The ruling requires Goldman to write down some mortgages that it holds, pay an unstated restitution, and provide “remediation” to homeowners who were hurt in the collapse. The ruling doesn’t preclude other enforcement actions from state banking regulators who are continuing their investigations into the matter, either, so additional sanctions may reasonably be expected soon.
The Federal Housing Finance Agency (FHFA), set up in 2008 to oversee the conservatorship of Fannie Mae and Freddie Mac, just announced its filing of lawsuits against Bank of America, JPMorgan Chase, Goldman Sachs, and Deutsche Bank for misrepresenting the quality of mortgages that they packaged and sold at the height of the bubble. The FHFA claims that Fannie and Freddie were misled about the quality of the mortgages they purchased, as a result losing $19 billion and $14 billion of taxpayers' money respectively. The banks “failed to perform the due diligence required under securities law and missed evidence that borrowers’ incomes were inflated or falsified,” according to the announcement, and it is seeking reimbursement for those losses.
In July the FHFA filed suit against UBS for the same reasons and is asking for $900 million in restitution. Similarly American International Group (AIG), the insurance giant, filed suit against Bank of America claiming that the mortgages they bought from Countrywide Mortgage and Merrill Lynch (now part of Bank of America) were misrepresented and it wants $10 billion in restitution.
Even the Securities and Exchange Commission (SEC), supposedly the upholder and enforcer of standards of honesty and integrity in regulating the securities markets, has found itself having to defend against charges of illegally destroying thousands of documents. Matt Taibbi, writing for Rolling Stone magazine, details the testimony given by SEC whistle-blower Darcy Flynn who observed, as a lawyer working for the SEC, the “whitewashing of files of some of the nation’s worst financial criminals [including] companies like Goldman Sachs, Deutsche Bank, and AIG.” Even if the SEC was innocent of all charges and proves itself to be above all suspicion and reproach, the endless legal “debris” from the housing collapse would still be washing up on its regulatory shores. Writes Taibbi,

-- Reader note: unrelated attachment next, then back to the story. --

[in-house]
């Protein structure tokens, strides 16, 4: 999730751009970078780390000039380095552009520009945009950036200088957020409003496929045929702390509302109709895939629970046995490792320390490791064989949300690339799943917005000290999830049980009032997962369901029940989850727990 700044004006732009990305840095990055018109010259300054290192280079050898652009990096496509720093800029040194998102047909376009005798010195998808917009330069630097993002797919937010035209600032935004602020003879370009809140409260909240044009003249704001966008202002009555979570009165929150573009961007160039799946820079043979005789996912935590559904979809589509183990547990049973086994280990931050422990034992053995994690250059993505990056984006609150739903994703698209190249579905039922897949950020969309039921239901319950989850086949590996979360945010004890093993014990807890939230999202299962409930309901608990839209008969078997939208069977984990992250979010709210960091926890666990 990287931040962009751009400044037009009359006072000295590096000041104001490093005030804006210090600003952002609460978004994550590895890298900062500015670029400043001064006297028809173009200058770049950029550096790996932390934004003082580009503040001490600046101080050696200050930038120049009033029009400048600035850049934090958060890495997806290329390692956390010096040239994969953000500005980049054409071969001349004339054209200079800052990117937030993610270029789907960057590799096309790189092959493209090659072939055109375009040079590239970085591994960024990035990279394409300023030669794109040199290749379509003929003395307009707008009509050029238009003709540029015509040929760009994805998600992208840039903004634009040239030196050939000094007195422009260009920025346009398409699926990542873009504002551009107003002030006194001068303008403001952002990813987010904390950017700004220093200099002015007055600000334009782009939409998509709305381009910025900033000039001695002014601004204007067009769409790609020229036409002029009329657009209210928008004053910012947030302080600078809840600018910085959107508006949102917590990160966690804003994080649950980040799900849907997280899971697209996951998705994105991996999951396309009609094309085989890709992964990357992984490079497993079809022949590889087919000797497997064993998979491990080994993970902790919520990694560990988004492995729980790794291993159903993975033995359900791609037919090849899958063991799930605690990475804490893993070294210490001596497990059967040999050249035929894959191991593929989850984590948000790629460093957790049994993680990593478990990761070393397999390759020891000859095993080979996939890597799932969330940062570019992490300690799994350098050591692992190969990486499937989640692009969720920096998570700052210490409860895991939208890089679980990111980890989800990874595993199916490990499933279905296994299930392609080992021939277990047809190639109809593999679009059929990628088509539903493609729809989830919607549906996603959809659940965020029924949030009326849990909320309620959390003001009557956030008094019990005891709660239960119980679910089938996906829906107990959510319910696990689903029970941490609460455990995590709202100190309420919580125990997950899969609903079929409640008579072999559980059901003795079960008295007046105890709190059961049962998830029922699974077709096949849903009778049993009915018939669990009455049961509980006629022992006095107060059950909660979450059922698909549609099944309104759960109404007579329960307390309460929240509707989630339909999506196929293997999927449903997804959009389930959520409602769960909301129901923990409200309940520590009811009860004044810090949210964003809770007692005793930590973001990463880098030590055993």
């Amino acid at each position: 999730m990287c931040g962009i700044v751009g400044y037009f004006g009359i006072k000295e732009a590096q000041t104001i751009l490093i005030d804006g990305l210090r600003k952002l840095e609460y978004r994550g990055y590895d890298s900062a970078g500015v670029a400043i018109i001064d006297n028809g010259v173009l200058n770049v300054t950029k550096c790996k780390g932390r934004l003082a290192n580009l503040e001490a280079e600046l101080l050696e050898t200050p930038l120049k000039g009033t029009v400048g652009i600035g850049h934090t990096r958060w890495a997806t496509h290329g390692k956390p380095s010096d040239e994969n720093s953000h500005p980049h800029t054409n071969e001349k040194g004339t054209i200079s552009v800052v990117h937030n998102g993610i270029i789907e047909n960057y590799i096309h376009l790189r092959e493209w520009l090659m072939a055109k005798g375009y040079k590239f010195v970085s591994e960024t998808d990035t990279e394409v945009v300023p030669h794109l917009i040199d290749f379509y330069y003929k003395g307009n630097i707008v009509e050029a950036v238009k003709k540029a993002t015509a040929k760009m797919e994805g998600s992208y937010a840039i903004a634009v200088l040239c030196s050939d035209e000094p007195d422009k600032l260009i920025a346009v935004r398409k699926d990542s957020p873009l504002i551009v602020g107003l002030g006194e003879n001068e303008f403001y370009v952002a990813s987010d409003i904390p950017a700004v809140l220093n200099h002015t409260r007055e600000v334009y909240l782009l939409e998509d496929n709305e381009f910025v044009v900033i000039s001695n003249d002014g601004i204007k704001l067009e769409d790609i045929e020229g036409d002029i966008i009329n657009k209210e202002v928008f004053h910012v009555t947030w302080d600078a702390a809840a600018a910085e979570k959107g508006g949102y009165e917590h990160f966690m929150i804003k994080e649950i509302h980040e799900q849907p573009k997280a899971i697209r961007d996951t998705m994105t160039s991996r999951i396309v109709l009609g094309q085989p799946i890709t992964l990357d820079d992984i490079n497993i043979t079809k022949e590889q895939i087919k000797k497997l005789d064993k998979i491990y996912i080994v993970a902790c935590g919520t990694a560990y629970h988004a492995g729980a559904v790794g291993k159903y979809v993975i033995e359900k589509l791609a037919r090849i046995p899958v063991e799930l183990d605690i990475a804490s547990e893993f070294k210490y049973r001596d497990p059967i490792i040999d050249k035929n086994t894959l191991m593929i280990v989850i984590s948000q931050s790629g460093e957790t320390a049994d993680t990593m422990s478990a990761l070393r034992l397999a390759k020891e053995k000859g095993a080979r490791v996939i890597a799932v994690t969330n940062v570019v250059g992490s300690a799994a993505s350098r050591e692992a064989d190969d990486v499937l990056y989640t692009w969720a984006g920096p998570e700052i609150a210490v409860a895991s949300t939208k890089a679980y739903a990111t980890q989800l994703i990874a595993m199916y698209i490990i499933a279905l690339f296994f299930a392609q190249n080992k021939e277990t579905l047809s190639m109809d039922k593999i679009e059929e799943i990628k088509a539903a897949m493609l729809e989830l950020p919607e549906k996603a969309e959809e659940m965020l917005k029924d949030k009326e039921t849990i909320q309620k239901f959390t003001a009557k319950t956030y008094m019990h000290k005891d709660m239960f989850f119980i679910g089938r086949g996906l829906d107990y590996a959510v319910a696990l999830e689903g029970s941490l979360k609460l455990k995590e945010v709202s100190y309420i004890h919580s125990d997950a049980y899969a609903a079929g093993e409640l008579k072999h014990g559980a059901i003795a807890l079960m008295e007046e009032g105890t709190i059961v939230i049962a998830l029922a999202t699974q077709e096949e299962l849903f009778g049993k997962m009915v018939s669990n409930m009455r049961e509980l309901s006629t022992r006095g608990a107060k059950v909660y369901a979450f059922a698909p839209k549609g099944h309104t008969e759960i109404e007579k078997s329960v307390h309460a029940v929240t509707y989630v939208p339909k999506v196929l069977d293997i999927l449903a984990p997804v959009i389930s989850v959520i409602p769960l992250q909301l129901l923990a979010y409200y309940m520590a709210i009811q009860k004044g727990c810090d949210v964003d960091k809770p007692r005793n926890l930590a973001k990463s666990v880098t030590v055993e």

Regulation isn’t a panacea. The SEC would have placed federal agents on every corner of lower Manhattan throughout the past decade and it might not have made a dent in the massive wave of corruption and fraud that left the economy in flames three years ago.
All of this is predictable. Author Johan Norberg in his book Financial Fiasco concludes, “There is a broad consensus that the way was paved for this financial crisis by record-low interest rates, huge deficits, and large-scale credit-financed consumption.” Author Tom Woods, author of Meltdown was even more candid:
As several economists have noted, blaming the crisis on “greed” is like blaming plane crashes on gravity…. The current crisis was caused not by the free market but by the government’s intervention in the market.
And it was those deliberate interventions in the market in order to achieve certain political ends that distorted the market, created the conditions for rampant dishonesty and fraud, and left the American economy in the shambles in which it remains three years out. Interventions breed distortions which breed problems which breed more interventions. The prime instruments distorting the market for political purposes were the Federal Reserve and, as the Fed’s primary beneficiaries of the Fed's loose money policies, the Government-sponsored Enterprises (GSEs): Fannie Mae and Freddie Mac. Sheldon Richman, writing for The Freeman says.
They [Fannie Mae and Freddie Mac] were created — intentionally — to distort the housing and mortgage markets. That is, government planners were not content to let voluntary exchange and spontaneous market forces configure those industries unmolested. So … they intervened.
Make no mistake: The collapse of Fannie and Freddie is government social engineering predictably gone bad.
The legal, economic and financial debris from the implosion of the housing bubble continues to wash ashore, all as predictable as the collapse itself.
Photo: AP Images